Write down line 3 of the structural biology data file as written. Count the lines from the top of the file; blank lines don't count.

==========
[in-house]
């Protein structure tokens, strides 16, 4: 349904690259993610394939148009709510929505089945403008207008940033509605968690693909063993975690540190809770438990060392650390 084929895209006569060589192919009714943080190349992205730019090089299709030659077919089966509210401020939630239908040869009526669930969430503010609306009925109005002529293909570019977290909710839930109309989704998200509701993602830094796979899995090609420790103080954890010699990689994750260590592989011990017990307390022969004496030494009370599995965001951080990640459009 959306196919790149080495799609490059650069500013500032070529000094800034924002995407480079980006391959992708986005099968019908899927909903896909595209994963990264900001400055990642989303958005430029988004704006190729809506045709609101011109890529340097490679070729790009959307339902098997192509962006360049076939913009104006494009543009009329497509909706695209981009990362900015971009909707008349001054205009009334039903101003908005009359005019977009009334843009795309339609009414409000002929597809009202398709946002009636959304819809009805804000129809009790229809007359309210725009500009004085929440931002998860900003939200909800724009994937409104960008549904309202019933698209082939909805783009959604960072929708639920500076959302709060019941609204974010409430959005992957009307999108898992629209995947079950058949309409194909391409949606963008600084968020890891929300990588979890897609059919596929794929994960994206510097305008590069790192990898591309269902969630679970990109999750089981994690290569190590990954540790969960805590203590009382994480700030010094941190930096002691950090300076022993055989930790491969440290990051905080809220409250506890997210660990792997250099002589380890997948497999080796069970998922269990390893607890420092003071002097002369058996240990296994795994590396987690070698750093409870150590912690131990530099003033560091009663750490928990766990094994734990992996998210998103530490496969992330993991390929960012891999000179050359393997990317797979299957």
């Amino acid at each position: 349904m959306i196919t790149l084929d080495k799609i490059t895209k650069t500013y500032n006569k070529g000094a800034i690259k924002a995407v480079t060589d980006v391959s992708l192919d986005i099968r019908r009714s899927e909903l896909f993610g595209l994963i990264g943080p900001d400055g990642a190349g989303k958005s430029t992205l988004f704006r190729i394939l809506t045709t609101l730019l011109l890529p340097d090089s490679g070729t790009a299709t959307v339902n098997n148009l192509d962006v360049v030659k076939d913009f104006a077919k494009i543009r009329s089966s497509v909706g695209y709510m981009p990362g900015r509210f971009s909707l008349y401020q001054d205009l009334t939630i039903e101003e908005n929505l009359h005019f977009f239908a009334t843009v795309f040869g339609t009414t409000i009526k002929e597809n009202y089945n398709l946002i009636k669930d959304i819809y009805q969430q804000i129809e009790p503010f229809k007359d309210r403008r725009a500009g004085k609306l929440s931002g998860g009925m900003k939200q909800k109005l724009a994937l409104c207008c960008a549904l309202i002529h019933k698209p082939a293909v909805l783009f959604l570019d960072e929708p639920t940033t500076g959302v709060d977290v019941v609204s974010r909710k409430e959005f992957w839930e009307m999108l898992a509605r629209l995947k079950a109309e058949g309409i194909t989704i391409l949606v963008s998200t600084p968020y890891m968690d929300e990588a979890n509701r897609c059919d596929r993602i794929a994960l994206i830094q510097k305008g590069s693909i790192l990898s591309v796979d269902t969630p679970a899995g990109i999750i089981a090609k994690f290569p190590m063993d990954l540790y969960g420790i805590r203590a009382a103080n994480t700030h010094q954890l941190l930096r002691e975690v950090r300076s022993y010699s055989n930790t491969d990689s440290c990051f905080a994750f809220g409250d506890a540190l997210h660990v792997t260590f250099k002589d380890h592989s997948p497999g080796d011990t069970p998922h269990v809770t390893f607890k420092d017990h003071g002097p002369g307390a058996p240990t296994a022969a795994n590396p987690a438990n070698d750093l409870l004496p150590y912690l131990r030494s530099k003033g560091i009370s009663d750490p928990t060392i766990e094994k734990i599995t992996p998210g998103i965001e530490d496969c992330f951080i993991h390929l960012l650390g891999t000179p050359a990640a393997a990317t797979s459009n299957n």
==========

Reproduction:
């Amino acid at each position: 349904m959306i196919t790149l084929d080495k799609i490059t895209k650069t500013y500032n006569k070529g000094a800034i690259k924002a995407v480079t060589d980006v391959s992708l192919d986005i099968r019908r009714s899927e909903l896909f993610g595209l994963i990264g943080p900001d400055g990642a190349g989303k958005s430029t992205l988004f704006r190729i394939l809506t045709t609101l730019l011109l890529p340097d090089s490679g070729t790009a299709t959307v339902n098997n148009l192509d962006v360049v030659k076939d913009f104006a077919k494009i543009r009329s089966s497509v909706g695209y709510m981009p990362g900015r509210f971009s909707l008349y401020q001054d205009l009334t939630i039903e101003e908005n929505l009359h005019f977009f239908a009334t843009v795309f040869g339609t009414t409000i009526k002929e597809n009202y089945n398709l946002i009636k669930d959304i819809y009805q969430q804000i129809e009790p503010f229809k007359d309210r403008r725009a500009g004085k609306l929440s931002g998860g009925m900003k939200q909800k109005l724009a994937l409104c207008c960008a549904l309202i002529h019933k698209p082939a293909v909805l783009f959604l570019d960072e929708p639920t940033t500076g959302v709060d977290v019941v609204s974010r909710k409430e959005f992957w839930e009307m999108l898992a509605r629209l995947k079950a109309e058949g309409i194909t989704i391409l949606v963008s998200t600084p968020y890891m968690d929300e990588a979890n509701r897609c059919d596929r993602i794929a994960l994206i830094q510097k305008g590069s693909i790192l990898s591309v796979d269902t969630p679970a899995g990109i999750i089981a090609k994690f290569p190590m063993d990954l540790y969960g420790i805590r203590a009382a103080n994480t700030h010094q954890l941190l930096r002691e975690v950090r300076s022993y010699s055989n930790t491969d990689s440290c990051f905080a994750f809220g409250d506890a540190l997210h660990v792997t260590f250099k002589d380890h592989s997948p497999g080796d011990t069970p998922h269990v809770t390893f607890k420092d017990h003071g002097p002369g307390a058996p240990t296994a022969a795994n590396p987690a438990n070698d750093l409870l004496p150590y912690l131990r030494s530099k003033g560091i009370s009663d750490p928990t060392i766990e094994k734990i599995t992996p998210g998103i965001e530490d496969c992330f951080i993991h390929l960012l650390g891999t000179p050359a990640a393997a990317t797979s459009n299957n």